Spaghettini with Shrimp and Creamy Tomato Sauce
Inspired by: Capellini with Shrimp and Creamy Tomato Sauce, Gourmet Magazine
About 2 cups of prepared tomato sauce (if you make homemade, start with a good can of San Marzano tomatoes. They are worth it. That is unless you have fresh tomatoes!)
½ cup cream, half & half, or milk
½ pound of shell on medium-size shrimp
About 1 cup of shrimp stock (instructions below)
1-2 T olive oil
1 garlic clove, chopped
Parsley, some chopped and some left whole
Peppers corns (optional)
8 oz. of spaghettini or other pasta you enjoy
Salt and pepper, to taste
Thaw shrimp if necessary and then shell them. Take shells and add them to a medium pot. Cover them with water. Add a smashed garlic clove, pinch of salt, and a few stems of parsley. If you have some whole pepper corns in the cabinet, toss in a few. For a little spice, put in a pinch of cayenne. Bring to boil over medium heat and simmer for 20-30 minutes. Strain the liquid (preferably using a cheese cloth) into a measuring cup. Reserve.
While stock is simmering, bring a large pot of salted water to a boil.
Rinse the pot used for the stock and add pasta sauce. Place over medium heat and stir in about 2/3 cup of shrimp stock. Simmer for at least 15 minutes to work in the flavors of the stock. Add dairy and incorporate into the sauce and keep on a simmer until it’s needed.
Add olive oil to a sauce pan over medium-low heat. Once hot, add shrimp and a little salt and pepper and sauté for about 2-3 minutes per side. Look for a nice color and firmness. Poke the shrimp and if they feel firm, take them out of the pan. Reserve. Shrimp can be cut in half long ways to make them a bit easier to eat in the pasta. Shrimp can be kept warm in a 200° oven.
Once there’s a rolling boil on the water, toss in the pasta. I would recommend undercooking the pasta slightly since it will continue to cook when sauce is added. Drain the pasta and quickly add it back into the pot. Don’t let all the water drain out of it. You want it to be wet. Put the pot back on medium-low heat and add in the sauce. Go easy. Don’t submerge the pasta. The goal is an even mix so both the pasta and the sauce can shine.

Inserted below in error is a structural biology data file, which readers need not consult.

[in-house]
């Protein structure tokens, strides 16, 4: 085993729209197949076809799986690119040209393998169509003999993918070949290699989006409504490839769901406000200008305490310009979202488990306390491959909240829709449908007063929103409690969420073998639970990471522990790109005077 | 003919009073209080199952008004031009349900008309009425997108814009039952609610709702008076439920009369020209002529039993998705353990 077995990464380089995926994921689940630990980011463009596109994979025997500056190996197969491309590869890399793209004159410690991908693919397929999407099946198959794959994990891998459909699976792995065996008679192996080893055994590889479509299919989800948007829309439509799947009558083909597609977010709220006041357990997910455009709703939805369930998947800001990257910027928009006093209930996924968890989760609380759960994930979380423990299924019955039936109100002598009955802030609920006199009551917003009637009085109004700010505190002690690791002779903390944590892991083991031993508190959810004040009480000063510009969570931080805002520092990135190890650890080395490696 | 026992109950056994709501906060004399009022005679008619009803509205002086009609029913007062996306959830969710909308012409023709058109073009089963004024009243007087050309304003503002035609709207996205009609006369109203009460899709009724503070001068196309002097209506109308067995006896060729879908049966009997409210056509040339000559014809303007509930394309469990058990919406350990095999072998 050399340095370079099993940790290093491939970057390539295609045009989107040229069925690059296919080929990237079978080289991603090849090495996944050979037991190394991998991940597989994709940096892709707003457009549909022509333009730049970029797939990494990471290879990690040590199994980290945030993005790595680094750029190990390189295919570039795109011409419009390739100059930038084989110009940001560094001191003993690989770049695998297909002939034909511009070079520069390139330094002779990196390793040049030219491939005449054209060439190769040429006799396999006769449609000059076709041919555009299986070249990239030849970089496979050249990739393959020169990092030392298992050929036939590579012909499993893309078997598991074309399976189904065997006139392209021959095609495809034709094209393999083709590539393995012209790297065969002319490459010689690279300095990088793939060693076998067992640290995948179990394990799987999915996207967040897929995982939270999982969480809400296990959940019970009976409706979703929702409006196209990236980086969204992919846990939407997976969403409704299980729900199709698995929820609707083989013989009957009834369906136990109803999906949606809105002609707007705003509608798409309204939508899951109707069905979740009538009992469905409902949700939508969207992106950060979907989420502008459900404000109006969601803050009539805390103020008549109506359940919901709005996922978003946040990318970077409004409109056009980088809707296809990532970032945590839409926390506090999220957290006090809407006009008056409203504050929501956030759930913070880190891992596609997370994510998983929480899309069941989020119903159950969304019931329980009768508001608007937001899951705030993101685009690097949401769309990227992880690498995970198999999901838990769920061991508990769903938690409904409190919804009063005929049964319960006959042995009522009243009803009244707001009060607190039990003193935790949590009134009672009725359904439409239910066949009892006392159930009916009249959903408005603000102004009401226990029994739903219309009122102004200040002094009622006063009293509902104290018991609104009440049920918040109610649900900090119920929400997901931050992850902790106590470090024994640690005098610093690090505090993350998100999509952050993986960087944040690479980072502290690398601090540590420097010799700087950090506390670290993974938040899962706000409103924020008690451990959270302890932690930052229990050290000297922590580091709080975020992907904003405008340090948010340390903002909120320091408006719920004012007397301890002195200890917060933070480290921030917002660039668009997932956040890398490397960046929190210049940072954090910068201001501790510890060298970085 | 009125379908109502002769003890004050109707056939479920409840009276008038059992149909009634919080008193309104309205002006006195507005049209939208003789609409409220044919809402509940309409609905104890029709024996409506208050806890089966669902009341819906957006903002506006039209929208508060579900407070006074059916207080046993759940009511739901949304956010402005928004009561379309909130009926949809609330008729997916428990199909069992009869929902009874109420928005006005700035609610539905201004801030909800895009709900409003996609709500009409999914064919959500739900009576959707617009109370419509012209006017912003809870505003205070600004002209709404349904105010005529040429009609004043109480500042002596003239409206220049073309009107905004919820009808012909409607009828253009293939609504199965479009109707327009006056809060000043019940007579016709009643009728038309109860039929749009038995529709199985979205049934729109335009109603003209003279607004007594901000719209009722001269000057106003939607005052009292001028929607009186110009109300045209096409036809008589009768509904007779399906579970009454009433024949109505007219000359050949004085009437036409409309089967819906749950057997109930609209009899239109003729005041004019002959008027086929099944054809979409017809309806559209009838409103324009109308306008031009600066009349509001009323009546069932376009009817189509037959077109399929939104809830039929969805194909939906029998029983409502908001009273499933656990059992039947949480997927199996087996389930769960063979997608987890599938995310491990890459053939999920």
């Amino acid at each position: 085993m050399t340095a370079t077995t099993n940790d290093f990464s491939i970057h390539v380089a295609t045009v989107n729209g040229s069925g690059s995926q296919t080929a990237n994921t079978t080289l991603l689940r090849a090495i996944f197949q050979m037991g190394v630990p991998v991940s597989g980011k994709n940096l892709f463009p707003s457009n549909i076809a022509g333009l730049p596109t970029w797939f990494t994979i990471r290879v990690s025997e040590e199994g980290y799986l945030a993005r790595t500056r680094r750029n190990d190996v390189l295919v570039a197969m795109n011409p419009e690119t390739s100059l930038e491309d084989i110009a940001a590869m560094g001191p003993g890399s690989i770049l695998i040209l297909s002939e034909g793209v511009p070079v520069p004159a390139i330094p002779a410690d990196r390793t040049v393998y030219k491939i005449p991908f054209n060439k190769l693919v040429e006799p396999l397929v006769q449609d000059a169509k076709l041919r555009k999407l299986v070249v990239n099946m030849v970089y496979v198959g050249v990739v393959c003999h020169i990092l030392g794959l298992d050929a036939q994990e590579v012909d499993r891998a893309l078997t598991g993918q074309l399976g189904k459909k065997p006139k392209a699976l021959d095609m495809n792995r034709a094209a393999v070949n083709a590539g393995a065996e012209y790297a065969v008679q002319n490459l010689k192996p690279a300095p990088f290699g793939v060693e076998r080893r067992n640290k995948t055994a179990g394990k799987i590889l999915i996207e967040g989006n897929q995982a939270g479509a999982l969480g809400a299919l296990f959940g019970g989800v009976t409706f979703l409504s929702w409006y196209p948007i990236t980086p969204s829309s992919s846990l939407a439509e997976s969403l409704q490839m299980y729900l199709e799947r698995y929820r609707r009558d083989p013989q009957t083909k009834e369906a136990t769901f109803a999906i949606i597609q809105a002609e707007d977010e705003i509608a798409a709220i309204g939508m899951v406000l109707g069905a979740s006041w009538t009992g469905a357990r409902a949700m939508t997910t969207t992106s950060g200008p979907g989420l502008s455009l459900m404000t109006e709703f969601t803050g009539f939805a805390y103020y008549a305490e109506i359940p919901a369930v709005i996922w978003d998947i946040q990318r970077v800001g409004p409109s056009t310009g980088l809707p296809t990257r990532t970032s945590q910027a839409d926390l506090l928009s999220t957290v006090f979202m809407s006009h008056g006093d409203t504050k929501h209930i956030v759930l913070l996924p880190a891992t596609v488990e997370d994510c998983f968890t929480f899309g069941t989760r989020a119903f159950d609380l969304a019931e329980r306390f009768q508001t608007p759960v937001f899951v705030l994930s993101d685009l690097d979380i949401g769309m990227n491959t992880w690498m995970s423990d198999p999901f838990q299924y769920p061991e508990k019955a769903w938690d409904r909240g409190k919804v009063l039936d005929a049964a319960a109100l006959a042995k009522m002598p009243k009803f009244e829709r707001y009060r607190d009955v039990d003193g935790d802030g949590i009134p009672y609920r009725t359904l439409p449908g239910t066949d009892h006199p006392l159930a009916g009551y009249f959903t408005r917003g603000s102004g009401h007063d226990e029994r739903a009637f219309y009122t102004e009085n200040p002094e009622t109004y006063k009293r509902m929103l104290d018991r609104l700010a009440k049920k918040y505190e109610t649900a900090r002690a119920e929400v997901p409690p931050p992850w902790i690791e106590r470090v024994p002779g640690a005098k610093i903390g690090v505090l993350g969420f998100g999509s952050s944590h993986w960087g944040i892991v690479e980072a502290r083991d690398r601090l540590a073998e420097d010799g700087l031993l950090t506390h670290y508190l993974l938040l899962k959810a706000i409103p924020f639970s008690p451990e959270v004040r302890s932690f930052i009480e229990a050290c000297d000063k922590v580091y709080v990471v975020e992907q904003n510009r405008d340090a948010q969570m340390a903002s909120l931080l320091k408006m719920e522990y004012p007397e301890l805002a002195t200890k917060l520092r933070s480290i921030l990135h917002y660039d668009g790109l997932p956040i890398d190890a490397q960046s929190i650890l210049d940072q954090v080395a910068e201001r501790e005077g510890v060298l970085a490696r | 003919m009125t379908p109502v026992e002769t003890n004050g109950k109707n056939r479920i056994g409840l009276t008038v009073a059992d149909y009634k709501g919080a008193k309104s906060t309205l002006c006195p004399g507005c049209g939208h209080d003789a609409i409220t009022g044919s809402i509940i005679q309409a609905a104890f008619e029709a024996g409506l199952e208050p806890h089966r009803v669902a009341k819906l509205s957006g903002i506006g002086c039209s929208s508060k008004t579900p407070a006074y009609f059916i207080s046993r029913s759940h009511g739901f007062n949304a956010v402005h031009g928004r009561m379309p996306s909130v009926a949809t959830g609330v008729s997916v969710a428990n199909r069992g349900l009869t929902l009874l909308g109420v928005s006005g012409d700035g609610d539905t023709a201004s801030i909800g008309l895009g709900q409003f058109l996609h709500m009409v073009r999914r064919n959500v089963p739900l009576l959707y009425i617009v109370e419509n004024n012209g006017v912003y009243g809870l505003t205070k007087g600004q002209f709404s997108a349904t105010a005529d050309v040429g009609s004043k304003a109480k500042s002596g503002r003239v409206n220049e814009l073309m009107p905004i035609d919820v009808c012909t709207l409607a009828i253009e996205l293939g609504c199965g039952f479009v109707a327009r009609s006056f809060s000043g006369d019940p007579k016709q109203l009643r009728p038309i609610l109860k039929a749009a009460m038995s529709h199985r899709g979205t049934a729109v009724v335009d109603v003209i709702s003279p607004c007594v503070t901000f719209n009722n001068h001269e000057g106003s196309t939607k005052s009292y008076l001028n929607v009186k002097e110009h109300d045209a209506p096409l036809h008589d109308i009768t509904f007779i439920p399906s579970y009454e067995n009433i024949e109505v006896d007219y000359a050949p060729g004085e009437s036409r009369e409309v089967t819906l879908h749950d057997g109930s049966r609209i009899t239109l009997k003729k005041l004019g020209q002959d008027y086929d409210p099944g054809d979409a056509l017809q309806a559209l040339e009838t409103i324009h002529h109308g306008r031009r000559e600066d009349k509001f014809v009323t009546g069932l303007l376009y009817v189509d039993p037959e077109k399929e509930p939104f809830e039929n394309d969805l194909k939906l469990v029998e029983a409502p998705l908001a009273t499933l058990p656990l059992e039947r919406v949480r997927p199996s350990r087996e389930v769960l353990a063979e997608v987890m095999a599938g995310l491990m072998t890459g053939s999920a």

Take a pair of tongs and plate the pasta in serving bowls. Top with shrimp, parsley, and a drizzle of olive oil.
December 31, 2012 § 2 Comments
Thankfully, while I will most likely be shoveling a lot more often here than I did in Silver Spring, the yard is much smaller. So there was plenty of time left in the day to prepare dish number five in the Week of Seven Fishes. Another item we picked up on our Friday night sojourn in Portland was smoked trout. There’s a great company here in Maine called Ducktrap River, that smokes all kinds of seafood. Some of their products were available in the DC area (smoked salmon, smoked mussels), but there are a lot more options up here, smoked trout for example.
So I used it to prepare a brandade for our lunch. Traditionally, the Feast of Seven Fishes includes a salt cod brandade. But all of the salt cod available here (and around DC) is Atlantic cod, which is severely overfished. Given this, I thought a more responsible, but still very tasty, choice would be smoked trout. And I must say it turned out well. But unlike many recipes that call for a 2:1 potato to fish ratio, I used a 1.5:1 ratio to allow the fish to shine. I like this method. I have used cod in brandade before with the 2:1 ratio and it was simply too potato-y.
The recipe makes 2 cups, which would easily make four or more appetizer-sized portions served with bread and/or crackers.
All right, only two more dishes left. But given we have New Year’s Eve and New Year’s Day in front of us, we won’t do dish six until Wednesday. Tonight we’ll be dining at Bar Lola in Portland. And for New Year’s Day, Amy (being a southern girl) insists on serving a big pot of black eyed peas with a nice ham hock and some kale on the side, all for a prosperous new year.
I feel a pasta dish in our future for Wednesday. Until then, we wish you a Happy New Year.
Smoked Trout Brandade
Inspired by: Smoked Trout Brandade, Food and Wine
Makes 2 cups
3-4 T olive oil
1 garlic clove, chopped
1/3 cup half and half (can substitute cream or milk here)
12 oz. yellow potatoes, peeled and cut in half
8 oz. smoked trout, flaked and skinned
1 T chopped parsley
Salt and pepper to taste
In a saucepan, cover the potatoes with water and cook until tender, about 20-25 minutes. Drain, cool, and put through a ricer.